Klanghelm – TENS v1.1.2 VST, VST3, AAX, AU WIN.OSX x64

TENS was physically modeled after a series of high-end studio spring reverbs introduced by the famous Austrian company in the early 1970s and early 1980s.

Unlike classic spring reverbs used in guitar amps, these devices were based on their own patented design principle that allowed various connected spring elements of varying lengths and wire diameters to vibrate within a small isolated space.

The spring elements were manipulated in a variety of ways, such as etching the surface of the wire and deforming individual turns of the coil, resulting in a very diffuse and very dense reverb that lacked the “bump/chirp” artifacts associated with spring reverbs and was much closer to the sound of plate reverbs.

This range of reverbs is praised for its incredibly deep, organic, complex, rich, smooth and floating character. From a sonical point of view (but certainly not from a technical point of view) it can be considered as the missing link between classic spring and plate reverbs. A very unique beast indeed!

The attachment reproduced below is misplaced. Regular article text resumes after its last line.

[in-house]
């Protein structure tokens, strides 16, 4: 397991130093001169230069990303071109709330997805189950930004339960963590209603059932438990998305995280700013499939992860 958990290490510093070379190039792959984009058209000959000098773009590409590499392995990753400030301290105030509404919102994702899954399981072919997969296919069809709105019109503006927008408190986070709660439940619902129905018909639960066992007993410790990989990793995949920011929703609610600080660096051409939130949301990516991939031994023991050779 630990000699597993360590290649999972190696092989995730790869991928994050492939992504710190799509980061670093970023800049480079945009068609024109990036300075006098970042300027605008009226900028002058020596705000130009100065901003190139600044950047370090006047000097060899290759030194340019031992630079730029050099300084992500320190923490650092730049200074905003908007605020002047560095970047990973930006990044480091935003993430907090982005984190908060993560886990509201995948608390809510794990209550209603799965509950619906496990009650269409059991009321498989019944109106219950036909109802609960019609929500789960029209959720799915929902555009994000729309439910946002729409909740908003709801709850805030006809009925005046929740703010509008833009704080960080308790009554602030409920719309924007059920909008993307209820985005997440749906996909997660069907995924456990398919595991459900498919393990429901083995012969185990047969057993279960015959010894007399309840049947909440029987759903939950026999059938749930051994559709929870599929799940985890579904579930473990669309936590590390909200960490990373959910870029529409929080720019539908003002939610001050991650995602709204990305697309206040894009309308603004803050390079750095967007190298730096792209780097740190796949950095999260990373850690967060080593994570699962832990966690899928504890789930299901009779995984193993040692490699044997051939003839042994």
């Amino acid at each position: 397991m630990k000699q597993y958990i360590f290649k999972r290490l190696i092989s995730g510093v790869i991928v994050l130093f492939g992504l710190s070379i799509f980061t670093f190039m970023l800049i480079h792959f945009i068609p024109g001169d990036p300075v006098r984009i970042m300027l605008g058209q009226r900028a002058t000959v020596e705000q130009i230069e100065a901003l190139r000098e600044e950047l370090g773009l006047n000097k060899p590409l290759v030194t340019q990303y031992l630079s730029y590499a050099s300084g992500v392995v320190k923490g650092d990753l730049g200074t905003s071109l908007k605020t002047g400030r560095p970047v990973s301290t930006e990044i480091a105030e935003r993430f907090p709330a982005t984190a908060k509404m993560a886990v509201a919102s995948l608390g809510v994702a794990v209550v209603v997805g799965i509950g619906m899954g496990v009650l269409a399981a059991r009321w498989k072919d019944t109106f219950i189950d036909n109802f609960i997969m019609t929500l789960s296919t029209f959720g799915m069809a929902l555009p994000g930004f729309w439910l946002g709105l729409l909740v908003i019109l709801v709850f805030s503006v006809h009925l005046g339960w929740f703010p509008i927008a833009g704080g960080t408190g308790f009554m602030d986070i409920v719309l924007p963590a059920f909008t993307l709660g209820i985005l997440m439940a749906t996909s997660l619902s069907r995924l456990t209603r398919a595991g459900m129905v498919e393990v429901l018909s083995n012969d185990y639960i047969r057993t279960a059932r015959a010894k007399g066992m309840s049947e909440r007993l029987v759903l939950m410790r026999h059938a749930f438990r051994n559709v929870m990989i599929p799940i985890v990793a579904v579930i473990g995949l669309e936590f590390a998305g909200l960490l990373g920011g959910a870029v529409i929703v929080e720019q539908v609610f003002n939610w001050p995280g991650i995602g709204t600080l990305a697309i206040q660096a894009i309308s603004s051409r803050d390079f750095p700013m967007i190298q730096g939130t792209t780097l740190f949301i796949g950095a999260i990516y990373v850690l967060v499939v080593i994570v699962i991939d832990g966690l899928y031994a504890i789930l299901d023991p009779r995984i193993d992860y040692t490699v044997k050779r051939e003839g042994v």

To expand the sonic capabilities of the originals, TENS offers:

  • a wide range of decay times (from 0.2 seconds to 40 seconds).
  • unlike the originals, each tank of the TENS models produces a stereo signal instead of mono.
  • various possibilities for deep modification of real models using TENSION, WHOOSH and METALLIC controls.
  • an additional saturation (pre)amplifier, which can be freely placed in the signal chain.
  • three modulation slots for adding movement or creating unusual sounds.
  • Each continuous TENS parameter can be a modulation target.
  • The target can be modulated by either an LFO or an envelope.
  • The envelope follower can be triggered by either the reverb input or output, or even an external sidechain signal.
  • It is also possible to use the envelope for muting effects.
  • The envelope follower can be used to change the dynamics of the input signal, add additional amp saturation and reverb signal.
  • Using the modulation section, you can achieve various modulation effects such as tremolo, chorus, vibrato, phase-like sounds and more unusual sounds, as well as combinations of the above effects.

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